Should the trickle-down theory apply to electric vehicles?
The question nagged more with each reveal I attended at Detroit’s North American International Auto Show press preview, and each manufacturer’s stand I visited.
The first EVs to hit the market seem caught in no man’s land; too expensive (and, with battery-only versions, lacking in range) for the mass market, but too small and plebeian for those with buckets of cash to lavish on a car — or two, or three.
The pool of early adopters willing and able to pay the EV premium is shallow. But could the growing and high-profit-margin premium segment keep EVs alive until technology improves and prices drop enough for the mass market to buy in?
Upscale EVs dominated the preview, and their pitches focused far more on style, performance and luxury than fuel savings and environmental benefits. The consistent message: You’ll love these cars and they’ll enhance your image — oh, and by the way, under the seats you’ll find a lithium-ion battery pack.
With the conspicuous exception of Mitsubishi, which didn’t display its struggling iMiEV EV, promised plug-in-hybrid Outlander — or anything else — in Detroit, the major EVs from the likes of Honda, Toyota, Ford, GM, Nissan, Fiat and Smart are on display.
(Nissan, by the way, made the lone splash in conventional hybrids with its aggressively styled Resonance small SUV concept.)
Show visitors, until Jan. 27, can inspect them all, and be driven — sedately — in several production models around an indoor track. Chances are they’ll be impressed because almost every EV works brilliantly. But sales are what it’s about and the current crop makes barely a ripple.
In economics, the trickle-down theory is a cruel hoax, but it might work for EVs; particularly battery-only but even plug-in hybrids, which report substantial percentage sales increases but on tiny absolute numbers.
Exhibit A in Detroit is Cadillac’s ELR, based on the Chevrolet Volt platform and plug-in hybrid powertrain — 1.4-litre gasoline engine, 16.5-kilowatt-hour battery pack and slightly more powerful electric motor — but far beyond in style, opulence and promised performance. GM claims the vehicle’s features, from hand-stitched premium leather to paddle-shift control of regenerative braking, and exclusivity will make it a “treasure.”
Pricing isn’t announced but will matter little to those with the potential to buy this stunner.
The same holds for Volkswagen’s CrossBlue diesel plug-in hybrid concept midsize SUV, also unveiled in Detroit. It’s more staid than the ELR but almost as posh, and with so many battery clusters and driving-mode buttons that those behind the wheel might think they’re running the space station.
Ditto for the Mercedes-Benz B-Class Electric Drive concept and Tesla’s production Model S and prototype X, all seen previously but still generating press-preview buzz. Not to mention BMW’s i3 concept city car, which will be offered in about a year as purely electric or with a small range-extending gasoline engine and, the company hopes, will entice well-heeled commuters from their BMW 7s and Mercedes S-Class sedans.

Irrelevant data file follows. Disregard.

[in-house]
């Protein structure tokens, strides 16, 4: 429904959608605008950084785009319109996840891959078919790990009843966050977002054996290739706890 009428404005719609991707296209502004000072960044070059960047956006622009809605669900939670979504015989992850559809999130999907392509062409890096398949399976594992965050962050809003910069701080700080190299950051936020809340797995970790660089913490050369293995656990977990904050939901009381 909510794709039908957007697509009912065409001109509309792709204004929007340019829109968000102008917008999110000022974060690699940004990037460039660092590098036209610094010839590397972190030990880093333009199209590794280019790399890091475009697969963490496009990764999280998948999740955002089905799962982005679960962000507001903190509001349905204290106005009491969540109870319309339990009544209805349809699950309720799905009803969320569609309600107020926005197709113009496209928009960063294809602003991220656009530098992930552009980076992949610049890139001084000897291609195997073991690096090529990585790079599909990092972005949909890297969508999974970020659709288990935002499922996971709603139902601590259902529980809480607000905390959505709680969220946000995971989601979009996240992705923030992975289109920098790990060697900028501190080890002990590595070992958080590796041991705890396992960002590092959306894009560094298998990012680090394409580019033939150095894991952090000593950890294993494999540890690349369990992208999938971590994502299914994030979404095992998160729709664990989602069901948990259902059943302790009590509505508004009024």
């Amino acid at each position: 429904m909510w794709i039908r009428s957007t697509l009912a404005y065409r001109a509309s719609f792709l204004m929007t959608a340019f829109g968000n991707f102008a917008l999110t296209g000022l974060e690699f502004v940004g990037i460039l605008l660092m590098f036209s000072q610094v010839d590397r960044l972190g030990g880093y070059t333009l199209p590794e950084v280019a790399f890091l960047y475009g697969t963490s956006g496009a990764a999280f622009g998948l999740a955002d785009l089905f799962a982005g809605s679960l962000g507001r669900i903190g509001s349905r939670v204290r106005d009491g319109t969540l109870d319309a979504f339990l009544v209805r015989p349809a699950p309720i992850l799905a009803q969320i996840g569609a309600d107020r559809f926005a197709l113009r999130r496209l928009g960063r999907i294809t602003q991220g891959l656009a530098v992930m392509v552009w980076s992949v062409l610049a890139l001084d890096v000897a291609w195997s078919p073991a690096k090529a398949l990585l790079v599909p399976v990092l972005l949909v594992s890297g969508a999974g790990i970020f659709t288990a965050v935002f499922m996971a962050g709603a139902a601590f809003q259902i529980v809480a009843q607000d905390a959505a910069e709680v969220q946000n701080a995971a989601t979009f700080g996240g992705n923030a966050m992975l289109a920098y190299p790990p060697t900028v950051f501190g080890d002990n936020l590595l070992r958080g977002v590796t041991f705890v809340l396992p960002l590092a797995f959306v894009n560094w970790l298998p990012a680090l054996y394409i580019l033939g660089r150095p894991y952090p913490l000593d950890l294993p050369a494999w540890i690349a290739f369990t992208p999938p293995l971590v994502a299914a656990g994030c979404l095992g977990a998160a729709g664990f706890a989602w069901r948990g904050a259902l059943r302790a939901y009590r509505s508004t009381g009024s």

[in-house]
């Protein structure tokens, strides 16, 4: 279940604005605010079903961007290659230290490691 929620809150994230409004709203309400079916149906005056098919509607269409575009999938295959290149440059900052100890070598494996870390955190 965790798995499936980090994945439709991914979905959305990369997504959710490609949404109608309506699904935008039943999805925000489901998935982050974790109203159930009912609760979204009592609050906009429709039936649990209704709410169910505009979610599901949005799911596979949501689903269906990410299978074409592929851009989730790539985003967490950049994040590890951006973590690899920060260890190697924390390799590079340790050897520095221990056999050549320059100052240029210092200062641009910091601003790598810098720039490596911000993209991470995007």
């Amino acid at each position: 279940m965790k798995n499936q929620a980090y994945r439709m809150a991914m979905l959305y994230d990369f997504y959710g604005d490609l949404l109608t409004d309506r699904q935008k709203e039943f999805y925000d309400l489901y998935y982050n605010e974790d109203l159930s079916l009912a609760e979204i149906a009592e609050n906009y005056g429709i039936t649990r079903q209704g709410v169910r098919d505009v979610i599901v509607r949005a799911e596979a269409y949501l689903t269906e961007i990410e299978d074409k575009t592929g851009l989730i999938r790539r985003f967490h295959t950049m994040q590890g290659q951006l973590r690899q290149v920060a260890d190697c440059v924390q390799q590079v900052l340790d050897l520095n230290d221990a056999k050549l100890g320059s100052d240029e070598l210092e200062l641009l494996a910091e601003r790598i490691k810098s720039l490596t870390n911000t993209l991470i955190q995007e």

Tesla is explicit about this. George Blankenship, its vice-president of sales, previously worked at Apple and described how hordes would leave empty-handed after drooling over new gadgets they couldn’t afford. Then, costs would plummet and sales soar.
That, he says, is Tesla’s hope for its Generation 3; a smaller, lighter car to follow Model X whenever technology advances permit equal performance and, perhaps, a 50 per cent price drop.
As I wrote this, a story arrived from the U.K. that, based largely on the Smart EV’s arrival, asks: “Could 2013 be the year of the ‘affordable’ electric car?” But even that minimal two-seater will devour most of $30,000, including taxes.
My question from Detroit stands.
Columns & Advice
Everything you need to know about purchasing, maintaining and driving your car.
Become a member
Register now to access all features including:
- Save and ask friends to review vehicles
- Exclusive rebates & offers from local dealers
- Premium content, reviews and tools
All for free!
Already a member?
Registration 2 of 2
Welcome to Wheels!
As a final step we've sent a confirmation to your email address as a security measure. Please click the link in the email to complete your registration.
Terms of services
DISCLAIMER OF WARRANTIES AND LIMITATION OF LIABILITY
TO THE FULLEST EXTENT PERMITTED BY LAW, TORONTO STAR IS PROVIDING THE TORONTO STAR WEBSITES ON AN "AS IS" AND â€œAS AVAILABLEâ€ BASIS AND MAKES NO WARRANTIES OR REPRESENTATIONS, EXPRESS OR IMPLIED, INCLUDING WITHOUT LIMITATION THE IMPLIED WARRANTIES OF MERCHANTABILITY AND FITNESS FOR A PARTICULAR PURPOSE, IN ANY CONNECTION WITH THE TORONTO STAR WEBSITES, THEIR CONTENTS, OR ANY WEB SITE OR CONTENTS WITH WHICH IT IS LINKED. TORONTO STAR DOES NOT WARRANT THAT THE FUNCTION OF THE TORONTO STAR WEBSITES OR THEIR CONTENTS WILL BE UNINTERRUPTED OR ERROR FREE, THAT DEFECTS WILL BE CORRECTED, OR THAT THE TORONTO STAR WEBSITES OR THE SERVERS THAT MAKE IT AVAILABLE ARE FREE OF VIRUSES OR OTHER HARMFUL COMPONENTS.
TO THE FULLEST EXTENT PERMITTED BY LAW, UNDER NO CIRCUMSTANCES, INCLUDING, BUT NOT LIMITED TO, NEGLIGENCE, SHALL TORONTO STAR BE LIABLE FOR ANY LOSS OF USE, LOSS OF DATA, LOSS OF INCOME OR PROFIT, LOSS OF OR DAMAGE TO PROPERTY, OR FOR ANY DAMAGES OF ANY KIND OR CHARACTER (INCLUDING WITHOUT LIMITATION ANY COMPENSATORY, INCIDENTAL, DIRECT, INDIRECT, SPECIAL, PUNITIVE, OR CONSEQUENTIAL DAMAGES), EVEN IF TORONTO STAR HAS BEEN ADVISED OF THE POSSIBILITY OF SUCH DAMAGES OR LOSSES, ARISING OUT OF OR IN CONNECTION WITH THE USE OF THE TORONTO STAR WEBSITES, THEIR CONTENTS, OR ANY WEBSITE OR CONTENTS WITH WHICH IT IS LINKED. IN NO EVENT SHALL TORONTO STARâ€™S TOTAL LIABILITY FOR ALL DAMAGES, LOSSES, AND CAUSES OF ACTION, WHETHER IN CONTRACT, TORT (INCLUDING, BUT NOT LIMITED TO, NEGLIGENCE), OR OTHERWISE, EXCEED THE AMOUNT PAID BY YOU FOR ACCESSING THIS SITE.X